Compilation complexity of common voting rules
, 2010
"... In computational social choice, one important problem is to take the votes of a subelectorate (subset of the voters), and summarize them using a small number of bits. This needs to be done in such a way that, if all that we know is the summary, as well as the votes of voters outside the subelectorat ..."
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Cited by 58 (13 self)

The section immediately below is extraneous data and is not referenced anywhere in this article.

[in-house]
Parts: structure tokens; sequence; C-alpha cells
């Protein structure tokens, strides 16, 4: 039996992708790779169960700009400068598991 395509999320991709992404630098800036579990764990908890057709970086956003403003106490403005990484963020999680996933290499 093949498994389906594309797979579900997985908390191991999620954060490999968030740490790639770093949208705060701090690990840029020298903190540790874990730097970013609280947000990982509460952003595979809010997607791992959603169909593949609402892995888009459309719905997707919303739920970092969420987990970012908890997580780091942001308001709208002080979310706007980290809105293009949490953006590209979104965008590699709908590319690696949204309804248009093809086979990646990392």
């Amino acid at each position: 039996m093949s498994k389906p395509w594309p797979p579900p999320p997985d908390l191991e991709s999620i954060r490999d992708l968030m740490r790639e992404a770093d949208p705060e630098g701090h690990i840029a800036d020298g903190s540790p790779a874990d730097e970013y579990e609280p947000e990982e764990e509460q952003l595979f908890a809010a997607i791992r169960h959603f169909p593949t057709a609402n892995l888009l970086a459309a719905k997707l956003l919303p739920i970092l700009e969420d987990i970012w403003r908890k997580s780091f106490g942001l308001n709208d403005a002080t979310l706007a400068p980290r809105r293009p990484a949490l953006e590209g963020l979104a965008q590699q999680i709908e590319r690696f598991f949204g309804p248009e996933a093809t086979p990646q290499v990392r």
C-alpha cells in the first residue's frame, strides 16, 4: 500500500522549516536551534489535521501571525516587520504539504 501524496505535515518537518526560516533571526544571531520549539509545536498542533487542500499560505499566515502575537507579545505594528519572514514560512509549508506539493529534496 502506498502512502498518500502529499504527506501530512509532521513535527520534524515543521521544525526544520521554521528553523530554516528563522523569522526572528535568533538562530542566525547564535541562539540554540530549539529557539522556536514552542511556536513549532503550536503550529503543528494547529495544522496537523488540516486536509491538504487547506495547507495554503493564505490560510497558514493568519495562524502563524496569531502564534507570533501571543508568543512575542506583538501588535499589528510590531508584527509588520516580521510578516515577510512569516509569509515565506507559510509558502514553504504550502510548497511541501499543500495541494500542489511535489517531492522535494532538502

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In computational social choice, one important problem is to take the votes of a subelectorate (subset of the voters), and summarize them using a small number of bits. This needs to be done in such a way that, if all that we know is the summary, as well as the votes of voters outside the subelectorate, we can conclude which of the m alternatives wins. This corresponds to the notion of compilation complexity, the minimum number of bits required to summarize the votes for a particular rule, which was introduced by Chevaleyre et al. [IJCAI09]. We study three different types of compilation complexity. The first, studied by Chevaleyre et al., depends on the size of the subelectorate but not on the size of the complement (the voters outside the subelectorate). The second depends on the size of the complement but not on the size of the subelectorate. The third depends on both. We first investigate the relations among the three types of compilation complexity. Then, we give upper and lower bounds on all three types of compilation complexity for the most prominent voting rules. We show that for lapproval (when l ≤ m/2), Borda, and Bucklin, the bounds for all three types are asymptotically tight, up to a multiplicative constant; for lapproval (when l> m/2), plurality with runoff, all Condorcet consistent rules that are based on unweighted majority graphs (including Copeland and voting trees), and all Condorcet consistent rules that are based on the order of pairwise elections (including ranked pairs and maximin), the bounds for all three types are asymptotically tight up to a multiplicative constant when the sizes of the subelectorate and its complement are both larger than m 1+ǫ for some ǫ> 0.